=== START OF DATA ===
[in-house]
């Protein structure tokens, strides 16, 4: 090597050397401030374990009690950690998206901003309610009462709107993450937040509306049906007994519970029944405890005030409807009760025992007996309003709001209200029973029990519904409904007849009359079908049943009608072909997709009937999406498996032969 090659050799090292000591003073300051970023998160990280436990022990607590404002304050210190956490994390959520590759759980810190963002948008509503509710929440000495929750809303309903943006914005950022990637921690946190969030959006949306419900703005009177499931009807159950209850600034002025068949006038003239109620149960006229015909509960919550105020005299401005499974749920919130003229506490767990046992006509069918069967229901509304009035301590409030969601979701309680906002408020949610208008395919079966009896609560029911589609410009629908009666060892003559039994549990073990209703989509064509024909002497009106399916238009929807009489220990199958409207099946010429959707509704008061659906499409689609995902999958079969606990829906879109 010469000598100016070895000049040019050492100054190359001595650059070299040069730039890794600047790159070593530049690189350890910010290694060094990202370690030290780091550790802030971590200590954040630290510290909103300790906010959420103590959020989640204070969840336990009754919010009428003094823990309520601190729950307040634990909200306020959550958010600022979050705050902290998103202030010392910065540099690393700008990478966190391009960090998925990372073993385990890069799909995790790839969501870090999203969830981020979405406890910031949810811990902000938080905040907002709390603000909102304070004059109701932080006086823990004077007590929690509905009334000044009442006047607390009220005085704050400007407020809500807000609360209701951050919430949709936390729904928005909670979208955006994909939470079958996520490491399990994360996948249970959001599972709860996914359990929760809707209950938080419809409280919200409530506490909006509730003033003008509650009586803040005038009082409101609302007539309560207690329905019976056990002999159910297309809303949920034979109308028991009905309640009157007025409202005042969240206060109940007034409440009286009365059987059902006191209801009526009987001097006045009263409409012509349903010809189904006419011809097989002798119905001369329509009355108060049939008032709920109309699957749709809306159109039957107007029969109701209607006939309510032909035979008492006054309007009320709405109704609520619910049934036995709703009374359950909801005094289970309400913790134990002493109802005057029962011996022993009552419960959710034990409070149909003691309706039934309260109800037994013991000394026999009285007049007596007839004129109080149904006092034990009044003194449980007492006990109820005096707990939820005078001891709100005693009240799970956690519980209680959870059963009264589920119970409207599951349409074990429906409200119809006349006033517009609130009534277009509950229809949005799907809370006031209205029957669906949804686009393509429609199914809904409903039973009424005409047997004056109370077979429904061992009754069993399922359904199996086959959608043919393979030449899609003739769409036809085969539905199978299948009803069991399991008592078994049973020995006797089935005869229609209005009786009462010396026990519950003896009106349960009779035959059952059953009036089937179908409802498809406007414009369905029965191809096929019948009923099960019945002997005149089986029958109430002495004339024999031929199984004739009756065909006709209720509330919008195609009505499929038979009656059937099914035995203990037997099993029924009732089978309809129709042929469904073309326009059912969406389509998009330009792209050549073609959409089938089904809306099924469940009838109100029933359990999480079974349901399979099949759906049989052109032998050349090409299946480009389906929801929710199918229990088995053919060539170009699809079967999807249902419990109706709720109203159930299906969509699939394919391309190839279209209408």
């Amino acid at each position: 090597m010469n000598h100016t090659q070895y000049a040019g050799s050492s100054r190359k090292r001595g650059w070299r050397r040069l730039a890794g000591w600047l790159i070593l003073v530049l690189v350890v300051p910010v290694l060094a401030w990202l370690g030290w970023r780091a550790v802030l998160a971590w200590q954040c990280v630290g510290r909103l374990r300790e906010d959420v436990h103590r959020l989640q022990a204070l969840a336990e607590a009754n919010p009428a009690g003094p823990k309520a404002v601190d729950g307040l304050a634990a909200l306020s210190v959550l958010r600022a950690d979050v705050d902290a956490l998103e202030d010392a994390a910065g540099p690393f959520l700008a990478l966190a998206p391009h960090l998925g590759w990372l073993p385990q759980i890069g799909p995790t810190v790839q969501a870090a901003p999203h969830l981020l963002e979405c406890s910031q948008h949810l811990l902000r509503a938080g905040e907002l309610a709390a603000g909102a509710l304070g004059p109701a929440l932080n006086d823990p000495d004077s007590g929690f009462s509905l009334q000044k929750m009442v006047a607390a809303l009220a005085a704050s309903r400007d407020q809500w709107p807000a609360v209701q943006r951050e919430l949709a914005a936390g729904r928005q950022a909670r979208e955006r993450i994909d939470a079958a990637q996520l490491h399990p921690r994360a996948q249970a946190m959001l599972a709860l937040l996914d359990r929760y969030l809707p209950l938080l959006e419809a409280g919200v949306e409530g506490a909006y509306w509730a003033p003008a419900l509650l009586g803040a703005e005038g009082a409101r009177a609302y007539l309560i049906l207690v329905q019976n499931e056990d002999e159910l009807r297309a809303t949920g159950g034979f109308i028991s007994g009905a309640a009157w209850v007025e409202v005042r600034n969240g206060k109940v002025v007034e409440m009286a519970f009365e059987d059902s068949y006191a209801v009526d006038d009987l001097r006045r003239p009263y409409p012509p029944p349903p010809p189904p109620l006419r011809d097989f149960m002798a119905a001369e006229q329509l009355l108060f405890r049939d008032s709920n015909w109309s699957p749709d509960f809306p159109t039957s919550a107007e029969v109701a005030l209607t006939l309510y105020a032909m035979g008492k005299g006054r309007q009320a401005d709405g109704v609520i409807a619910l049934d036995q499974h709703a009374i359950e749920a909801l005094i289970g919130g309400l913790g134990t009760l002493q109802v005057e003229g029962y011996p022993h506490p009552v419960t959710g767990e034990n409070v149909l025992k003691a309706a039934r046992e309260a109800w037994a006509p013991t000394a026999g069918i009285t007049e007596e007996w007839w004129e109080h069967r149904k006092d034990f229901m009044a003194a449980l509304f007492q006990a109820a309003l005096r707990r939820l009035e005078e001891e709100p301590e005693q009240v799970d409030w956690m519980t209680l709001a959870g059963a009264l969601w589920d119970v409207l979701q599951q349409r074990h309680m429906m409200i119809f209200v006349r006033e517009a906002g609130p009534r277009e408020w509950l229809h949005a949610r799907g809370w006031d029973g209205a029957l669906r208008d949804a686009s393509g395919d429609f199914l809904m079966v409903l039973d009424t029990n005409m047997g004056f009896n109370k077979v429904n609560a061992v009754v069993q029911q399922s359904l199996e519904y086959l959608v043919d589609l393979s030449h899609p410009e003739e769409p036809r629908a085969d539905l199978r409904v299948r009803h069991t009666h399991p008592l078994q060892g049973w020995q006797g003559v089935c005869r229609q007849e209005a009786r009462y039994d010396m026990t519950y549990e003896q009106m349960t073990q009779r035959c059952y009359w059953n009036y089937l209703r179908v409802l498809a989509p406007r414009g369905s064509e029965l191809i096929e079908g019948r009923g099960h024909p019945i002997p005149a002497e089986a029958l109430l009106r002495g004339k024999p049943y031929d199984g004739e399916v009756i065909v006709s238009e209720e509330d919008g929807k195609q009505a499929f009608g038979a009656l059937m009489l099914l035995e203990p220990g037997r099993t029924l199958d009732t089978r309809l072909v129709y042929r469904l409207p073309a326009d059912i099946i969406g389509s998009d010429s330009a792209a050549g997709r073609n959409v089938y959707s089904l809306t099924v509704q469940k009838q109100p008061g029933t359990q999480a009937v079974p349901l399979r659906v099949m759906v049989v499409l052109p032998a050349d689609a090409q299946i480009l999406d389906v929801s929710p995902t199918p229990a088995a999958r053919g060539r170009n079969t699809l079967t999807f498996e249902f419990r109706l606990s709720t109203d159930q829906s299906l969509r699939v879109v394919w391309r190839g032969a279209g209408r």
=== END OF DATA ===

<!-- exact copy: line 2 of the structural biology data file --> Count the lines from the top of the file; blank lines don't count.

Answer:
């Protein structure tokens, strides 16, 4: 090597050397401030374990009690950690998206901003309610009462709107993450937040509306049906007994519970029944405890005030409807009760025992007996309003709001209200029973029990519904409904007849009359079908049943009608072909997709009937999406498996032969 090659050799090292000591003073300051970023998160990280436990022990607590404002304050210190956490994390959520590759759980810190963002948008509503509710929440000495929750809303309903943006914005950022990637921690946190969030959006949306419900703005009177499931009807159950209850600034002025068949006038003239109620149960006229015909509960919550105020005299401005499974749920919130003229506490767990046992006509069918069967229901509304009035301590409030969601979701309680906002408020949610208008395919079966009896609560029911589609410009629908009666060892003559039994549990073990209703989509064509024909002497009106399916238009929807009489220990199958409207099946010429959707509704008061659906499409689609995902999958079969606990829906879109 010469000598100016070895000049040019050492100054190359001595650059070299040069730039890794600047790159070593530049690189350890910010290694060094990202370690030290780091550790802030971590200590954040630290510290909103300790906010959420103590959020989640204070969840336990009754919010009428003094823990309520601190729950307040634990909200306020959550958010600022979050705050902290998103202030010392910065540099690393700008990478966190391009960090998925990372073993385990890069799909995790790839969501870090999203969830981020979405406890910031949810811990902000938080905040907002709390603000909102304070004059109701932080006086823990004077007590929690509905009334000044009442006047607390009220005085704050400007407020809500807000609360209701951050919430949709936390729904928005909670979208955006994909939470079958996520490491399990994360996948249970959001599972709860996914359990929760809707209950938080419809409280919200409530506490909006509730003033003008509650009586803040005038009082409101609302007539309560207690329905019976056990002999159910297309809303949920034979109308028991009905309640009157007025409202005042969240206060109940007034409440009286009365059987059902006191209801009526009987001097006045009263409409012509349903010809189904006419011809097989002798119905001369329509009355108060049939008032709920109309699957749709809306159109039957107007029969109701209607006939309510032909035979008492006054309007009320709405109704609520619910049934036995709703009374359950909801005094289970309400913790134990002493109802005057029962011996022993009552419960959710034990409070149909003691309706039934309260109800037994013991000394026999009285007049007596007839004129109080149904006092034990009044003194449980007492006990109820005096707990939820005078001891709100005693009240799970956690519980209680959870059963009264589920119970409207599951349409074990429906409200119809006349006033517009609130009534277009509950229809949005799907809370006031209205029957669906949804686009393509429609199914809904409903039973009424005409047997004056109370077979429904061992009754069993399922359904199996086959959608043919393979030449899609003739769409036809085969539905199978299948009803069991399991008592078994049973020995006797089935005869229609209005009786009462010396026990519950003896009106349960009779035959059952059953009036089937179908409802498809406007414009369905029965191809096929019948009923099960019945002997005149089986029958109430002495004339024999031929199984004739009756065909006709209720509330919008195609009505499929038979009656059937099914035995203990037997099993029924009732089978309809129709042929469904073309326009059912969406389509998009330009792209050549073609959409089938089904809306099924469940009838109100029933359990999480079974349901399979099949759906049989052109032998050349090409299946480009389906929801929710199918229990088995053919060539170009699809079967999807249902419990109706709720109203159930299906969509699939394919391309190839279209209408």